Los Angeles-based SpaceX will try to reach another historical milestone Tuesday when it launches a resupply mission to the International Space Station with a rocket and capsule that have both flown previously.
The CRS-13 mission “will refly both an orbital rocket and spacecraft for the first time,” company founder Elon Musk wrote on his social media accounts in advance of the mission.
The mission is scheduled to launch at 8:46 a.m. California time from Cape Canaveral in Florida, carrying 4,800 pounds of crew supplies and research materials. It will be the 13th space-station resupply mission the company has flown under a contract with NASA that calls for SpaceX to make as many as 20 trips to the stellar outpost.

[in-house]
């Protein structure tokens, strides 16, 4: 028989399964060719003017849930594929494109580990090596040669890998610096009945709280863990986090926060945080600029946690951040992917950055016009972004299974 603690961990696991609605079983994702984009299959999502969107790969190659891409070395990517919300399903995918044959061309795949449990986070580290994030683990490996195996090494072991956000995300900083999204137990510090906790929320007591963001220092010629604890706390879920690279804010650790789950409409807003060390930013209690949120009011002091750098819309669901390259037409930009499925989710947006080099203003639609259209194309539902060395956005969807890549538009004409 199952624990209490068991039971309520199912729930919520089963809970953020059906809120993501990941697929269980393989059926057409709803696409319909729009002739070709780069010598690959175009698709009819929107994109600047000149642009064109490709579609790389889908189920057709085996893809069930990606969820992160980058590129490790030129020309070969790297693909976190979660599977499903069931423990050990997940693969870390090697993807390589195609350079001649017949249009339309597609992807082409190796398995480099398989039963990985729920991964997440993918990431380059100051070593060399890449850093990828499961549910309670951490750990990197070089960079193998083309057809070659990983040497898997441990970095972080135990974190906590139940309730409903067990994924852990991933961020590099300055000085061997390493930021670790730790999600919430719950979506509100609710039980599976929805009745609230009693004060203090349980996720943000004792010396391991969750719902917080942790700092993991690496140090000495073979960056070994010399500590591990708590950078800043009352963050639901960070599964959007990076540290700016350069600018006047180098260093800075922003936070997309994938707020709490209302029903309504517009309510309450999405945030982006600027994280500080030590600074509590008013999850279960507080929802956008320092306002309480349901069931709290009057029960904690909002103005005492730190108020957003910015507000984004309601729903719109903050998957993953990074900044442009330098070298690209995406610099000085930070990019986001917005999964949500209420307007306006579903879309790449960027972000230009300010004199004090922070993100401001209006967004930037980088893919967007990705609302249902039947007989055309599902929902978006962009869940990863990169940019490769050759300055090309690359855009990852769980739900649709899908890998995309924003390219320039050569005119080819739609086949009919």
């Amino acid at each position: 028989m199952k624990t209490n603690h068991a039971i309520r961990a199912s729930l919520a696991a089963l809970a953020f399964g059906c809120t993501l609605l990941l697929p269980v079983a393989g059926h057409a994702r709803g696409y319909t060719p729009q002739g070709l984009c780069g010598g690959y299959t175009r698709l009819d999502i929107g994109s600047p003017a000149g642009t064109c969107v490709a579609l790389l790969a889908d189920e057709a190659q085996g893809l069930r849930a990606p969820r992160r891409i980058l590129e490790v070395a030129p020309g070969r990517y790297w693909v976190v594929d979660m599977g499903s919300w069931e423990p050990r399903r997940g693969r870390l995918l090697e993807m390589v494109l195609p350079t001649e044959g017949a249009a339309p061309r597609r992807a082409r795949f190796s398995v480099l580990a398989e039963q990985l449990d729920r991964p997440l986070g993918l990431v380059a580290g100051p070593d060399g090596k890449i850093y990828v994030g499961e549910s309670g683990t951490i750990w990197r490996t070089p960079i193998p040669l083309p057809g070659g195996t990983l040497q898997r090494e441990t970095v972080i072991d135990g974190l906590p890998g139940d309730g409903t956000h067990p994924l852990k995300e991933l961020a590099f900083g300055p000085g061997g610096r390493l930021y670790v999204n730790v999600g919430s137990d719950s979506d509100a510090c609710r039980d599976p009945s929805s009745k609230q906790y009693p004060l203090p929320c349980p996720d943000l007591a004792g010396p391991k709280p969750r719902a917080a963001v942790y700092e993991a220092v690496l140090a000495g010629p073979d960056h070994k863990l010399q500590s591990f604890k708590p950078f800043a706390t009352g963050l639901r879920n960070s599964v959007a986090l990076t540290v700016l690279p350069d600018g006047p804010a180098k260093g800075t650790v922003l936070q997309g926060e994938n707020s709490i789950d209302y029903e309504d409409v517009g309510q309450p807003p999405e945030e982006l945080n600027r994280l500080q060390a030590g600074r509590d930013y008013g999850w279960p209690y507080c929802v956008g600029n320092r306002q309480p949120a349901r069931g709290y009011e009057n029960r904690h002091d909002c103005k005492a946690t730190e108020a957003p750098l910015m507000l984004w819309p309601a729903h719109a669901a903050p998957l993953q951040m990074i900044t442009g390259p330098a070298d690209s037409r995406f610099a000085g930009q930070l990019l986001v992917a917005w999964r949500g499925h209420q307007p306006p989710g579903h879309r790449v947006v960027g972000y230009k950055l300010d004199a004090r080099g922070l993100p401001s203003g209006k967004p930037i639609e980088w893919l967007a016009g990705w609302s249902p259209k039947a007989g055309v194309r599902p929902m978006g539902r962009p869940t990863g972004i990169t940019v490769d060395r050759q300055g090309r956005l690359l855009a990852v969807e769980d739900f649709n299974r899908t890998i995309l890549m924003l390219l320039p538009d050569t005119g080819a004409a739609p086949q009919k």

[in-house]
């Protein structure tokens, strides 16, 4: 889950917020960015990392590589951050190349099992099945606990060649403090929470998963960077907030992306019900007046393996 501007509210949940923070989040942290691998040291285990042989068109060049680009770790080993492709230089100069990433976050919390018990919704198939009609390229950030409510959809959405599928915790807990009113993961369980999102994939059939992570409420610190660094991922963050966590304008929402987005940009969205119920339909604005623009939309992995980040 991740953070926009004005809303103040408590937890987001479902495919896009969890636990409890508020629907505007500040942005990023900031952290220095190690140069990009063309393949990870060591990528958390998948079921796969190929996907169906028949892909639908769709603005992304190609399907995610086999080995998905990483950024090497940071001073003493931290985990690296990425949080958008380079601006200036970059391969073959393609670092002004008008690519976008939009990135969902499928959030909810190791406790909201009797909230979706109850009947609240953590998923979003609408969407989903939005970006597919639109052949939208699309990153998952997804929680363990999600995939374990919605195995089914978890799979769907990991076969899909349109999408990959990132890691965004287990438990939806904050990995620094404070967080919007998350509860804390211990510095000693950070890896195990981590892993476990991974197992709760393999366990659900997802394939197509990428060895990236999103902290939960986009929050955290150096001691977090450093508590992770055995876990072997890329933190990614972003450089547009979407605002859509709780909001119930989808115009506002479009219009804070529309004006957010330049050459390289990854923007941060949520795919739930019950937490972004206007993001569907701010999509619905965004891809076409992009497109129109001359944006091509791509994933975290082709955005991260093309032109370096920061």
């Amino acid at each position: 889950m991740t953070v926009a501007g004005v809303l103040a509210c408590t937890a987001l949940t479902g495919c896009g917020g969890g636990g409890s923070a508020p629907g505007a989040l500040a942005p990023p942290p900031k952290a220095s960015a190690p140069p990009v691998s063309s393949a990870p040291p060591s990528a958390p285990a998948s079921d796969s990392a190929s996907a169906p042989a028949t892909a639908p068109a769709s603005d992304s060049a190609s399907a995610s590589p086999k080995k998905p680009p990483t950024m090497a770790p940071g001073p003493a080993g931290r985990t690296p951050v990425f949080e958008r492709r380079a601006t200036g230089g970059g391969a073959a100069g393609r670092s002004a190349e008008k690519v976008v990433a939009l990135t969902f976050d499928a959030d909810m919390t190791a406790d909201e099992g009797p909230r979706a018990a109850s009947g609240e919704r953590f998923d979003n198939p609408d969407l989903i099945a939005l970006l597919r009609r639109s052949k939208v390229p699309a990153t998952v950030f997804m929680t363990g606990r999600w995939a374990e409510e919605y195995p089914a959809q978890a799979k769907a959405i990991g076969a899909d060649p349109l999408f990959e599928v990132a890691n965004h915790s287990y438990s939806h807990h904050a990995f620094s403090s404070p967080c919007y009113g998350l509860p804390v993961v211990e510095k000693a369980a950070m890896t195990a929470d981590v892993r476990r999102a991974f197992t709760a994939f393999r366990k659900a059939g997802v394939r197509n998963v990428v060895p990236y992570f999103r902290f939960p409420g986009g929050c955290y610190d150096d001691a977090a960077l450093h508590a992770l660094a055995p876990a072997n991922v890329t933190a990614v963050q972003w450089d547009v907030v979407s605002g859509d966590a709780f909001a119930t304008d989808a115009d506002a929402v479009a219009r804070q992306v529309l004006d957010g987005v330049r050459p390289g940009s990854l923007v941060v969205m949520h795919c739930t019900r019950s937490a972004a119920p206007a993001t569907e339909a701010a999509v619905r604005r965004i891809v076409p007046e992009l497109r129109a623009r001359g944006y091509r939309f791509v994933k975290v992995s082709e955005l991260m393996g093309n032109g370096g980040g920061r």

If any problems develop, a backup launch window will open at 8:24 a.m. Wednesday.
The Dragon capsule being used in the mission has already been to the International Space Station once before. The spacecraft was used in a resupply mission flown in April 2015. The Falcon 9 rocket that will boost the spacecraft into orbit was used in a resupply mission in June of this year.
SpaceX has been working to perfect the process of reusing the first stage of its Falcon 9 rockets as a major cost-savings tool. After Tuesday’s scheduled launch, the company plans to again recover the rocket by landing it back at Cape Canaveral for use in future missions.
The company has re-used rockets before, but Tuesday will mark the first time SpaceX has used both a recycled rocket and spacecraft at the same time.
— City News Service
>> Subscribe to Times of San Diego’s free daily email newsletter! Click hereFollow Us: